In preferred embodiments, the composition is substantially free of organic solvent. In preferred embodiments, the lignin has an average particle size less than about 500 microns, more preferably 300 microns, even more preferably, less than about 250 microns, and yet even more preferably less than about 50 microns. The particle size of the lignin may be measured by standard sieve shaker, microscopy, infrared spectroscopy, and other standard size analysis techniques.
In a preferred embodiment, the lignin has a heating value as measured by ASTM-D240 of at least about 5,000 BTU/lb at 30% moisture content. In a preferred embodiment, the lignin has a heating value as measured by ASTM-D240 of at least about 7,500 BTU/lb at 15% moisture content. In a preferred embodiment, the lignin has a heating value as measured by ASTM-D240 of at least about 8,000 BTU/lb at 5% moisture content.
The present invention is further defined in the following Examples, in which all parts and percentages are by weight, unless otherwise stated. It should be understood that these examples, while indicating preferred embodiments of the invention, are given by way of illustration only and are not to be construed as limiting in any manner. From the above discussion and these examples, one skilled in the art can ascertain the essential characteristics of this invention, and without departing from the spirit and scope thereof, can make various changes and modifications of the invention to adapt it to various usages and conditions.
EXAMPLES Example 1
The methods of the invention may be carried out using the following pressure and temperature changes using the apparatus shown in FIG. 1:
Temperature (° C.) Pressure (bar)
Starting Point ≧~365 ≧~250
1. From starting pressure, reduce ≧~365 → ~250 ≧~250 → ~150
temperature to about 250° C. and then
reduce pressure to 150 bar
2. Reduce temperature to about 210° C. ~250 → ~210 ~150 → ~50
and then reduce pressure to 50 bar
3. Reduce temperature to about 145° C. ~210 → ~145 50 → 20
and then reduce pressure to 20 bar
4. Reduce temperature to about 120° C. ~145 → ~120 20 →
and then flashed off atmospheric
Conventional processes suffer a major disadvantage because of the heat loss due to flashing that reduces heat recovery. In contrast, the methods of the present invention cool and depressurize simultaneously so that there is no flashing. In other words, all the heat put into the system may be recovered as there is no steam formation. Even if there is some flashing, it would be very minimal with little heat loss. Accordingly, the method of the present invention reduces heat loss through the system.
When ranges are used herein for physical properties, such as molecular weight, or chemical properties, such as chemical formulae, all combinations, and subcombinations of ranges specific embodiments therein are intended to be included.
The disclosures of each patent, patent application, and publication cited or described in this document are hereby incorporated herein by reference, in their entirety.
Those skilled in the art will appreciate that numerous changes and modifications can be made to the preferred embodiments of the invention and that such changes and modifications can be made without departing from the spirit of the invention. It is, therefore, intended that the appended claims cover all such equivalent variations as fall within the true spirit and scope of the invention.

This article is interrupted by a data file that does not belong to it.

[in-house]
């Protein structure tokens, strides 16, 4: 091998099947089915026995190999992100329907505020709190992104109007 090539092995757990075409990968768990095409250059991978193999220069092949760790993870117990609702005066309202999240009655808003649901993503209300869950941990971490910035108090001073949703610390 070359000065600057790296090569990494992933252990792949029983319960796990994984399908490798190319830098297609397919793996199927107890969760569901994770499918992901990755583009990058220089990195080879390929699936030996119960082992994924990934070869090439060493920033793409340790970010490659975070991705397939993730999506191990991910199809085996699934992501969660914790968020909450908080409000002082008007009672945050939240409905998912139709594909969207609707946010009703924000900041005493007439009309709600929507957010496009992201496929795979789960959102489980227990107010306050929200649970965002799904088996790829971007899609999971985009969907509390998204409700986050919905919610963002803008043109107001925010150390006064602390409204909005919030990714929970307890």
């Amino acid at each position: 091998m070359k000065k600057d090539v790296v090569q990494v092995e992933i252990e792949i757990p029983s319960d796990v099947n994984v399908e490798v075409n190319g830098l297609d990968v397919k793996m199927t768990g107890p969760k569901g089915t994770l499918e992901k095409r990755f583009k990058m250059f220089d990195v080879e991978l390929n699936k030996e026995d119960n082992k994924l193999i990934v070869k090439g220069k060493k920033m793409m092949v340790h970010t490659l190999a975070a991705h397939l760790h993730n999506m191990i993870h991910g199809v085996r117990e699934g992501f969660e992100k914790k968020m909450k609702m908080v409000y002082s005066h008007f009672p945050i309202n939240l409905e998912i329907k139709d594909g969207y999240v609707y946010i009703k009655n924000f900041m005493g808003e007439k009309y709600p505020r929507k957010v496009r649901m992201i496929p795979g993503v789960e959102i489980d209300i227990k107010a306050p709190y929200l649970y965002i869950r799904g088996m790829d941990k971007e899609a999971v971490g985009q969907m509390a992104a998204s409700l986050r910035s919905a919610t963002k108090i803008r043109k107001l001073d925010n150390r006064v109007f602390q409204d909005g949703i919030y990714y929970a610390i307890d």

Claims (14)

What is claimed is:
1. A method of preparing lignin from lignocellulosic biomass, comprising:
providing lignocellulosic biomass under a first pressure of at least about 220 bar and at a first temperature of at least about 360° C., comprising:
a first solid fraction comprising:
insoluble lignin; and
a first liquid fraction comprising:
soluble C6 saccharides; and
soluble lignin;
wherein said lignocellulosic biomass is fractionated to remove at least a portion of C5 saccharides prior to said providing step;
gradually reducing said first pressure of said lignocellulosic biomass to a second pressure while substantially simultaneously and gradually reducing said first temperature of said lignocellulosic biomass to a second temperature at least about 1° C. above the glass transition temperature of lignin at said second pressure;
wherein said first liquid fraction is not substantially gasified; and
substantially simultaneously reducing said second pressure and said second temperature to a third pressure and a third temperature in a time less than about 1 second to precipitate said soluble lignin in said first liquid fraction and form a mixture comprising:
a second solid fraction comprising:
insoluble lignin; and
precipitated lignin; and
a second liquid fraction comprising:
soluble C6 saccharides.
2. A method of claim 1,
wherein said first temperature is about 360° C. to about 380° C.
3. A method of claim 1,
wherein said second temperature is at least about 5° C. above the glass transition temperature of lignin at said second pressure.
4. A method of claim 1,
wherein said second temperature is about 110° C. to about 120° C.
5. A method of claim 1,
wherein said third temperature is about 20° C. to about 100° C.
6. A method of claim 1,
wherein said first pressure is about 220 bar to about 250 bar.
7. A method of claim 1,
wherein said second pressure is greater than atmospheric pressure.
8. A method of claim 1,
wherein said second pressure is about 50 bar to about 150 bar.
9. A method of claim 1, further comprising:
recovering at least a portion of heat.
10. A method of claim 1, further comprising:
permitting said insoluble lignin and said precipitated lignin to separate out by gravity.
11. A method of claim 1, further comprising:
separating said second solid fraction and said second liquid fraction.
12. A method of claim 1,
wherein said method is continuous.
13. A method of claim 1,
wherein said method employs multiple pressure down valves and multiple heat exchangers.
14. A method of claim 1,
wherein the average particle size of said insoluble lignin and precipitated lignin is less than about 500 microns.